Tuesday, January 10, 2012

Bain Capital and finance - an NRO discussion

There is an interesting discussion at NRO and the Weekly Standard regarding the attacks on Bain Capital, and by extension Mitt Romney, by a few of the other candidates, most notably Newt Gingrich.  The point being discussed is the alleged compulsion on the part of conservatives to defend finance by way of defending capitalism. Yuval Levin states it thus:

But it has revealed two problems that conservatives who have risen to Romney’s defense and the Romney team itself will need to address. The former have too easily treated finance as the entirety of capitalism, and so have needlessly made both the defense of finance and the defense of capitalism more difficult.” http://www.nationalreview.com/corner/287698/romney-and-bain-yuval-levin

Levin is usually very sound, but I think his contention that conservatives have treated finance and capitalism as being one in the same is absurd.  To be sure a defense of finance has been prominent lately, but then we are in recession caused by dislocations in the financial markets and the occupy wall street protests are, if targeted at all, a protest against finance so one would hope a defense of finance has been mounted by those who believe in capitalism.  But where is the evidence that the two have been conflated as being one in the same by conservatives?

Prompted by Levin’s post Michael Walsh added his own supporting argument drawing a contrast between finance and production of goods and services.
A bestselling author creates wealth for himself and others by sitting alone at his desk and then producing something the public wants to read and buy. George Eastman basically invented the photography industry (now fallen on hard times), Henry Ford, the modern automobile industry. A screenwriter or two, even if they’re sitting poolside in Beverly Hills, create out of whole cloth a movie script that sells to a studio and then provides employment for hundreds or even thousands of people — employment that did not exist until they started typing with one simple question in their minds: ‘What if . . . ?’ All of these folks deserve the rewards they get, and ought to be able to keep most of them.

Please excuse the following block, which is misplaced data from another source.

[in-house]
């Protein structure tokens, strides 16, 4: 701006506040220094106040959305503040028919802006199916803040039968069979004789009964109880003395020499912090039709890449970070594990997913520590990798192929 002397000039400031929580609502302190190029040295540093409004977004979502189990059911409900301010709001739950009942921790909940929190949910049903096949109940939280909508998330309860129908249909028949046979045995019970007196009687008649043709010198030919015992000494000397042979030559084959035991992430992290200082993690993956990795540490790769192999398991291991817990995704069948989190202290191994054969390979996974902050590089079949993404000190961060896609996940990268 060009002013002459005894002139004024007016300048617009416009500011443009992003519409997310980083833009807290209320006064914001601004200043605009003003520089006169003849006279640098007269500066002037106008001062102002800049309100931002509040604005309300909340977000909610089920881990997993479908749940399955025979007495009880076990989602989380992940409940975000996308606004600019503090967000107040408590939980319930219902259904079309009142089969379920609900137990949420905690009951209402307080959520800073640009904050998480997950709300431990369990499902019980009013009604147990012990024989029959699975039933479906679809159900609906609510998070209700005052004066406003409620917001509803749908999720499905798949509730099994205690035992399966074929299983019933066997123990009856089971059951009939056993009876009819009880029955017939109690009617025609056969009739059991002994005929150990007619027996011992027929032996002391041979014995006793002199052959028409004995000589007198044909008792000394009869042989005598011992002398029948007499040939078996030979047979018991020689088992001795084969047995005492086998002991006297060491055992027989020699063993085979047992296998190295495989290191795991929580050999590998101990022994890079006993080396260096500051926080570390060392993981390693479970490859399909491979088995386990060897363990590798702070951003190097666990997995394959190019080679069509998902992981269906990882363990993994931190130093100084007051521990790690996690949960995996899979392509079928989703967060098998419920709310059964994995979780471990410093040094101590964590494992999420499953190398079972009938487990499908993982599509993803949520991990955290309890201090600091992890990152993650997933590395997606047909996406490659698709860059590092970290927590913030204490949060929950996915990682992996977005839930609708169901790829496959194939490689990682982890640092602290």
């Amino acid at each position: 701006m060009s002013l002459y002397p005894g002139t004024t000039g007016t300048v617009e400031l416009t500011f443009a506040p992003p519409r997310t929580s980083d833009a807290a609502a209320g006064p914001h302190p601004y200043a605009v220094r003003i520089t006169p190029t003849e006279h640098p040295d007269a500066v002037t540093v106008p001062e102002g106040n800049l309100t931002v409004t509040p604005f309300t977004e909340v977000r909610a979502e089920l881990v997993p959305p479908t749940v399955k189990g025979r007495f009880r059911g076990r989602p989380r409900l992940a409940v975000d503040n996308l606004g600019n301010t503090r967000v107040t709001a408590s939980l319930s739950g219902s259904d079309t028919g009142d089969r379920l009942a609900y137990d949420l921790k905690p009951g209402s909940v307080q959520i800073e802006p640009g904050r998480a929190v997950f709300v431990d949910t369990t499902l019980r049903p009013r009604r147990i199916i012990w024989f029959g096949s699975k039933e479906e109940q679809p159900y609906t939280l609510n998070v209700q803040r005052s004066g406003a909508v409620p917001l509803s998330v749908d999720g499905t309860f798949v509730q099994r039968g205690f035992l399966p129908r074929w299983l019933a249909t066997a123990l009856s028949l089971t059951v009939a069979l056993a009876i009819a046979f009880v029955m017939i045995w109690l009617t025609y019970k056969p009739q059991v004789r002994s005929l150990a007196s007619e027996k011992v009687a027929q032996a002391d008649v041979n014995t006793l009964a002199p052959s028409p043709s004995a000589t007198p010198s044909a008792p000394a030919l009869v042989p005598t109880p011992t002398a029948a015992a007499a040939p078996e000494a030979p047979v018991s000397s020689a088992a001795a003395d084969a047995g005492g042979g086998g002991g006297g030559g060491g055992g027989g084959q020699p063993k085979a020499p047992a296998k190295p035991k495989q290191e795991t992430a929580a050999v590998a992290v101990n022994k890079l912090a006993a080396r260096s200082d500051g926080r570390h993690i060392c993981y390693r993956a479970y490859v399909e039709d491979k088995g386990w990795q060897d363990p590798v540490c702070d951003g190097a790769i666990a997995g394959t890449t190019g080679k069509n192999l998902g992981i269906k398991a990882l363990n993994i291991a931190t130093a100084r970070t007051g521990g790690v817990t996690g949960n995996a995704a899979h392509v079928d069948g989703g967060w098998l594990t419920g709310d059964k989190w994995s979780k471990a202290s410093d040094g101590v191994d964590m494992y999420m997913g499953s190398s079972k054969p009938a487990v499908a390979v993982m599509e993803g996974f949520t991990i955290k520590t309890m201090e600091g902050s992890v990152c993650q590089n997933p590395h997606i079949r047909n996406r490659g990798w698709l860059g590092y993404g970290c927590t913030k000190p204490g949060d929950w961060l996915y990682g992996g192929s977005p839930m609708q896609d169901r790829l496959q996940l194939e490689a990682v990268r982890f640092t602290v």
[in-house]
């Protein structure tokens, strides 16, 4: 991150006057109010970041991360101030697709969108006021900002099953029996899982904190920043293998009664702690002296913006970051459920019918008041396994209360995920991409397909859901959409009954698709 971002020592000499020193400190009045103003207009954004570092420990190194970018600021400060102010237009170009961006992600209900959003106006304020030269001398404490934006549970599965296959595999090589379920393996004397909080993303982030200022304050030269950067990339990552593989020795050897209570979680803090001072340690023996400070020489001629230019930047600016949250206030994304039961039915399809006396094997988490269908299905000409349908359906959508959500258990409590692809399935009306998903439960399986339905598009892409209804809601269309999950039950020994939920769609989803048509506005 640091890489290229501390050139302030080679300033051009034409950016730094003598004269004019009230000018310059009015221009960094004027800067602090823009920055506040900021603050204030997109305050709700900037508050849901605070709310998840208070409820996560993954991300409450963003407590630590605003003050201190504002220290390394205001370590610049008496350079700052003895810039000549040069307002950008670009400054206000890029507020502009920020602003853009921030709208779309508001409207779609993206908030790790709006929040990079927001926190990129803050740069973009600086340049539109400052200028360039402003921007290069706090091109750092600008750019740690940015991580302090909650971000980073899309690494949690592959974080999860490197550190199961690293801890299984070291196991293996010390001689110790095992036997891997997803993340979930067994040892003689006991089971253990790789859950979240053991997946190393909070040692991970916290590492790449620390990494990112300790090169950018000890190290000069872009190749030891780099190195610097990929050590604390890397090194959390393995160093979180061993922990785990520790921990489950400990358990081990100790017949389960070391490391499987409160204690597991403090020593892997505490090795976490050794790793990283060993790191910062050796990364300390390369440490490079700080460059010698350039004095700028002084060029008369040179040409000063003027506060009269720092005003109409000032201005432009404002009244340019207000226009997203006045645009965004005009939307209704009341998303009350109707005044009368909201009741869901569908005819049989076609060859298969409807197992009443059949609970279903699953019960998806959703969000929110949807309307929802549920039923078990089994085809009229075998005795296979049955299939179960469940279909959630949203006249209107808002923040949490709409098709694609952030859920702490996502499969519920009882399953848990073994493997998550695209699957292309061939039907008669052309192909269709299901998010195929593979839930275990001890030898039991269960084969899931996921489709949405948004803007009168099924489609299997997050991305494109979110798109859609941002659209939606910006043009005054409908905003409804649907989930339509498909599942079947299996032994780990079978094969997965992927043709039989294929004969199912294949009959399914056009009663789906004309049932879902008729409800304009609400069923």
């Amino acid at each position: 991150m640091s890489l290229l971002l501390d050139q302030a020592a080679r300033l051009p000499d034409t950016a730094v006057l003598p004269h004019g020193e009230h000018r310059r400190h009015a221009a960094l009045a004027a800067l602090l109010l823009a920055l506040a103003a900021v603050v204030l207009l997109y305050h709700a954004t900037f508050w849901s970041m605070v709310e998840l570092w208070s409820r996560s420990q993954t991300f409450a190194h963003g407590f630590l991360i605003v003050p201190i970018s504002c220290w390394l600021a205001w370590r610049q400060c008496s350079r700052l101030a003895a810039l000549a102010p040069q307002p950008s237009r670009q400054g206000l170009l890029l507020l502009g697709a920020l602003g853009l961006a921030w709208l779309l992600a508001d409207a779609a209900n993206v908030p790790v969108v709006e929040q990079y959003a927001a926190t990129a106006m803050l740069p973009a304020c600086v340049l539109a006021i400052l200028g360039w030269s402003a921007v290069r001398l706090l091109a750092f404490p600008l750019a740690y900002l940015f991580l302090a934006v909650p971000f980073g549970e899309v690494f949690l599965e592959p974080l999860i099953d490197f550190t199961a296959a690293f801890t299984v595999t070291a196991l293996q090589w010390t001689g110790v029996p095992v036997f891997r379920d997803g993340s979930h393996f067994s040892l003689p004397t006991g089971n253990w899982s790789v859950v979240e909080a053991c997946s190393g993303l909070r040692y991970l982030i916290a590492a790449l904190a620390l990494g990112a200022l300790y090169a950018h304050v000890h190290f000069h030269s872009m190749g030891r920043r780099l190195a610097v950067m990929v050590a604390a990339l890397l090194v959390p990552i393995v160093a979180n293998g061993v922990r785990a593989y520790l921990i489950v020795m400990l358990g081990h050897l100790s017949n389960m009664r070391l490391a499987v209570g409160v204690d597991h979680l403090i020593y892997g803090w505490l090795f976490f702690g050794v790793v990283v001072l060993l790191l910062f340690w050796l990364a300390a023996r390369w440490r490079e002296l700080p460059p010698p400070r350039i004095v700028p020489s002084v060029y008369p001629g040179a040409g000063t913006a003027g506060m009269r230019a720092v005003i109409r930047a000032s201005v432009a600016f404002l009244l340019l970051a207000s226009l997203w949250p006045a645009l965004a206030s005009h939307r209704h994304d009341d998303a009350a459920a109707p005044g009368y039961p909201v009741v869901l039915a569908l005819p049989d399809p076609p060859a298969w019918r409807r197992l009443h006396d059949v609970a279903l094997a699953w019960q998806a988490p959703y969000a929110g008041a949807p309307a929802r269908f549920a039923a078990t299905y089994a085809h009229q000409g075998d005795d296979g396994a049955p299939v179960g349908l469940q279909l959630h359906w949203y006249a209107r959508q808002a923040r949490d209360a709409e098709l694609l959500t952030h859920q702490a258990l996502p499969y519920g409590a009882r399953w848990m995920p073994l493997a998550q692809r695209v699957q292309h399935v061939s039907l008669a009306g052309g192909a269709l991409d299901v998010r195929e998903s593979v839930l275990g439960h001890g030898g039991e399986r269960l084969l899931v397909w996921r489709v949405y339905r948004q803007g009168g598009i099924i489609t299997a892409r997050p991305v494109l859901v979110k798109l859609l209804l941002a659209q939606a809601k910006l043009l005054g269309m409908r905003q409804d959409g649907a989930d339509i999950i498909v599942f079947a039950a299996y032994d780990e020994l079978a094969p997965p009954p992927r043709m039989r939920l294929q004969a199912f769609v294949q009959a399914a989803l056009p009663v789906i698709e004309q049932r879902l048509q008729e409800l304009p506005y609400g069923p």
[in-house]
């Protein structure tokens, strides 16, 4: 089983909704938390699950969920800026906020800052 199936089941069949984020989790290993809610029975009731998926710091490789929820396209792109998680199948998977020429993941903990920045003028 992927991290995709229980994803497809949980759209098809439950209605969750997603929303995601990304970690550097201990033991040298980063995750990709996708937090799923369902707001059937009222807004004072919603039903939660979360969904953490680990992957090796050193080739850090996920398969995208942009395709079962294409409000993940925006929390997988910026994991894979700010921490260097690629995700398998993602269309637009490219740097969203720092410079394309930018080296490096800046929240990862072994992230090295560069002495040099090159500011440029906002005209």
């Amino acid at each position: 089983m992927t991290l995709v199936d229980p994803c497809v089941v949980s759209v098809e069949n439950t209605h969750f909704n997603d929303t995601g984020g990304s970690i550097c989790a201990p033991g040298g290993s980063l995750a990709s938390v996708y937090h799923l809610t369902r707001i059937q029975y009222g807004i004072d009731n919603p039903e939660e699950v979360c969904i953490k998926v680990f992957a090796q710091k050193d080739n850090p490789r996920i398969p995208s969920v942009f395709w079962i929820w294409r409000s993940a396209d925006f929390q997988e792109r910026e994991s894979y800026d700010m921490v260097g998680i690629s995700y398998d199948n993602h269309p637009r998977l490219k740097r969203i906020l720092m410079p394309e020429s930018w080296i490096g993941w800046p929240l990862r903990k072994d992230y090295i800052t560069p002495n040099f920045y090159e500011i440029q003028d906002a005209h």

But the public — after decades of enduring pixel-pushing Masters of the Universe, corporate crooks engaged in liar’s poker as they loot the suckers, convicted felons who try to manipulate the American political system, and other assorted enemies of the people — is rightfully suspicious of men who make millions off the lives and fortunes of others and then act as if they’ve accomplished something unique and original.” http://www.nationalreview.com/corner/287707/battle-bain-capital-michael-walsh

This is terribly confused, and only in part because it makes a similar mistake to what Yuval Levin has warned against by treating one practice or aspect of finance as its entirety.  But more fundamentally it glides over the central contribution of finance and what Bain Capital was doing.  Walsh’s example loses sight of the sequence in which a screenplay becomes a movie and employs thousands in the process, and fails to grasp that the receipts or in-flow of cash comes after the movie has been made, marketed, and released.  The screenplay, no matter how creative, doesn’t become a ‘product’ doesn’t put anyone to work, unless someone is willing to fund it.  Moreover the writer and workers all get paid whether the final product finds an audience or not.   It’s only the financier who really loses if the venture doesn’t turn a profit (and that he doesn’t share in the creative reward only extends the point).

Both of the NRO posts reference an earlier post by Jonathan Last at the Weekly Standard. http://www.weeklystandard.com/blogs/how-many-cheers-bain_616558.html?nopager=1  Like the others, Last suffers from the same confusion on what constitutes a successful company or product writing “When people think “job creation,” they typically think about an enterprise that builds something” as if finance and what Bain Capital did isn’t connected to things being produced.  But at least Last (least Last?) gets around to the heart of the matter when in the 5th of six points he notes: “You could make a sophisticated economic argument that access to capital is even more important than entrepreneurial genius in the grand scheme of things.”  Indeed.  Having been involved in a start-up company I can testify that funding is no mere after thought and I’d be willing to bet that a significant number of otherwise ‘good’ companies die on the vine because they are for whatever reason under-capitalized. 

Like capitalism finance in all its forms isn’t without fault.  Like any idea of practice it has been perhaps extended at the very least to areas of diminishing returns.  Irving Kristol was correct in giving capitalism two but not three cheers.  The same as true of finance, even if it isn’t the same thing as capitalism.

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